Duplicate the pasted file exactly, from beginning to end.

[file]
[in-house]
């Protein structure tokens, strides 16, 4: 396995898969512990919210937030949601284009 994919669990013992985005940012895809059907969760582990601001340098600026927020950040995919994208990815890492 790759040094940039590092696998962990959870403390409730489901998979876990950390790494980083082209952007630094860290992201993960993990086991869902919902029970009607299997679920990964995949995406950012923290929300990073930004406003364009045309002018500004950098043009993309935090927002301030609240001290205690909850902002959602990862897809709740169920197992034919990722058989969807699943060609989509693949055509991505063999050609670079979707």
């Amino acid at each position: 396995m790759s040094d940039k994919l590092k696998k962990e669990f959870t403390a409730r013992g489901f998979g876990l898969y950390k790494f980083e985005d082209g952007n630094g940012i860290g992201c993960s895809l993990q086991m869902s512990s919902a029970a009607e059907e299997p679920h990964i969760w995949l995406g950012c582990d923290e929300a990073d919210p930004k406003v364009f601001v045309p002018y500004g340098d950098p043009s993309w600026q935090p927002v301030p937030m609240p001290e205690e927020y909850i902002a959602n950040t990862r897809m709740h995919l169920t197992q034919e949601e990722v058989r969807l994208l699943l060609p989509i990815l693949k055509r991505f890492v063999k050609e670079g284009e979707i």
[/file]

[in-house]
């Protein structure tokens, strides 16, 4: 396995898969512990919210937030949601284009 994919669990013992985005940012895809059907969760582990601001340098600026927020950040995919994208990815890492 790759040094940039590092696998962990959870403390409730489901998979876990950390790494980083082209952007630094860290992201993960993990086991869902919902029970009607299997679920990964995949995406950012923290929300990073930004406003364009045309002018500004950098043009993309935090927002301030609240001290205690909850902002959602990862897809709740169920197992034919990722058989969807699943060609989509693949055509991505063999050609670079979707």
């Amino acid at each position: 396995m790759s040094d940039k994919l590092k696998k962990e669990f959870t403390a409730r013992g489901f998979g876990l898969y950390k790494f980083e985005d082209g952007n630094g940012i860290g992201c993960s895809l993990q086991m869902s512990s919902a029970a009607e059907e299997p679920h990964i969760w995949l995406g950012c582990d923290e929300a990073d919210p930004k406003v364009f601001v045309p002018y500004g340098d950098p043009s993309w600026q935090p927002v301030p937030m609240p001290e205690e927020y909850i902002a959602n950040t990862r897809m709740h995919l169920t197992q034919e949601e990722v058989r969807l994208l699943l060609p989509i990815l693949k055509r991505f890492v063999k050609e670079g284009e979707i």